TODAY'S PAPER
Good Evening
Good Evening
NewsHealthCoronavirus

Stony Brook hospital's goal: Connect two people to one ventilator

Footage obtained from Stony Brook University shows a

Footage provided by Stony Brook University shows a simulation of a ventilator set-up to be used by two people.  Credit: Stony Brook University

Laboratory research is underway at Stony Brook University Hospital into how to modify ventilators so one can accommodate two COVID-19 patients — in case the hospital's supply of the breathing machines runs short amid the coronavirus crisis.

"Obviously ventilators, as has been discussed in briefings of the president and the [New York] governor, are of limited supply," said Dr. Mohamed Mansour, a critical care/pulmonologist physician and director of the hospital's Medical Intensive Care Unit. "This would be only in effect when the hospital system’s supply of ventilators are stretched to the max," he added, noting they are not at that point.

Mansour said the hospital recently began its research. The hospital released a video showing the setup where tubes run from opposite sides of the ventilator and can be attached to two patients at the same time.

"It is really a last resort mechanism that we would not go to unless we are running short of ventilators," Mansour said Friday. "Then we would start to get creative. But we don’t want to wait to that point; we want to be proactive."

New York-Presbyterian Hospital already has begun "ventilation sharing," as was reported by The New York Times. In a statement late Friday, New York-Presbyterian said: "A team of physicians from New York-Presbyterian and Columbia University Irving Medical Center has developed and implemented a strategy that, in carefully selected patients under the right conditions, enables a single mechanical ventilator to fully support two patients simultaneously."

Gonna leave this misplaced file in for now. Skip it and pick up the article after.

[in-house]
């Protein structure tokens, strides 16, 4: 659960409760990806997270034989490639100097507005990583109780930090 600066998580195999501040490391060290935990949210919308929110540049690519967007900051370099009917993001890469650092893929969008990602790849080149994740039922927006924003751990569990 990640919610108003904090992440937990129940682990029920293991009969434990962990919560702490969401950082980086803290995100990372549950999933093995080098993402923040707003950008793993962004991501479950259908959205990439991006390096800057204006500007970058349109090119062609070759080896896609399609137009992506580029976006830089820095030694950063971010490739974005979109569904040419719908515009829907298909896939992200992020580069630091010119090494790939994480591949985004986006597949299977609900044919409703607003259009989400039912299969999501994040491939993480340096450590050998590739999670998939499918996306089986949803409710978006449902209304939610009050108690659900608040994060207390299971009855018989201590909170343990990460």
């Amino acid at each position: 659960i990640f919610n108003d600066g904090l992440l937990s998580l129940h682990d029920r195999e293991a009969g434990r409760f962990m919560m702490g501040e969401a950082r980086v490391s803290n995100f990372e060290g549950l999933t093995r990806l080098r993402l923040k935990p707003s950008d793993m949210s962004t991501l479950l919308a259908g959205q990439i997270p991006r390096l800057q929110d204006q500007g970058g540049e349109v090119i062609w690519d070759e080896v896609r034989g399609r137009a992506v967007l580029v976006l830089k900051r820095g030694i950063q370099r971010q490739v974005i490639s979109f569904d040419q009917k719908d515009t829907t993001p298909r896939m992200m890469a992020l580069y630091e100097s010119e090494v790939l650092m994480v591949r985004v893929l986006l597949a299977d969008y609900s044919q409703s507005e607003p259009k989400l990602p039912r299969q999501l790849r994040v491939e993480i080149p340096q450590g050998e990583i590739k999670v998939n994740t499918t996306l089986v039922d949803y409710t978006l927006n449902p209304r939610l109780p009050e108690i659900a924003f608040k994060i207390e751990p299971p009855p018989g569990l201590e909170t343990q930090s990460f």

The statement went on to say the hospital has shared a "detailed protocol" with other hospital systems and the state with the aim of helping hospitals address a "critical shortage of these lifesaving machines by increasing the number of patients" who can be supported by them.

Mansour noted various medical societies had expressed concerns about having two patients on one ventilator. He said Stony Brook researchers were developing ways to address those cautions to ensure patient safety.

"This concept of splitting or sharing a ventilator has been around for some time," Mansour said. He said the concerns centered on the inability to monitor the conditions of both patients on one ventilator.

"Simply put," Mansour said, "it's using a piece of equipment in a way other than initially intended and designed." He said a ventilator being used on one person "gives you feedback regarding one person, like how much pressure that’s in the ventilator, how hard it has to push to give the patient the amount of air required for their body. When you split the system, that is no longer the case, so you lose that feedback," he said.

"One person may have obstructed lungs. They might have difference in resistance in their airways. You lose that ability to individually monitor," Mansour said.

The challenge for Stony Brook researchers, Mansour said, was to find ways for the ventilator to provide the information for both patients hooked up to it simultaneously, and react to each individual's needs.

Mansour said Stony Brook was cognizant of the medical societies' cautions, noting many had stressed the need "to make things as equal as possible." He added in an email later, "Putting two patients on one ventilator requires matching patients with similar characteristics to avoid one patient being overventilated and the other being underventilated." 

"What we’re doing is … putting devices in the circuit of the ventilator that can evenly distribute the volume of air and pressure each person is getting, and to monitor it," Mansour said of the laboratory research that has not involved any patients.

"We just look forward to sharing our findings once our experiments are done," he added. "We’ve been doing this over the last week. We’ve made some incredible progress. Hopefully by next week, we hope to have some preliminary data," noting it has been a "very rapid" process necessitated by the coronavirus' spread.

Health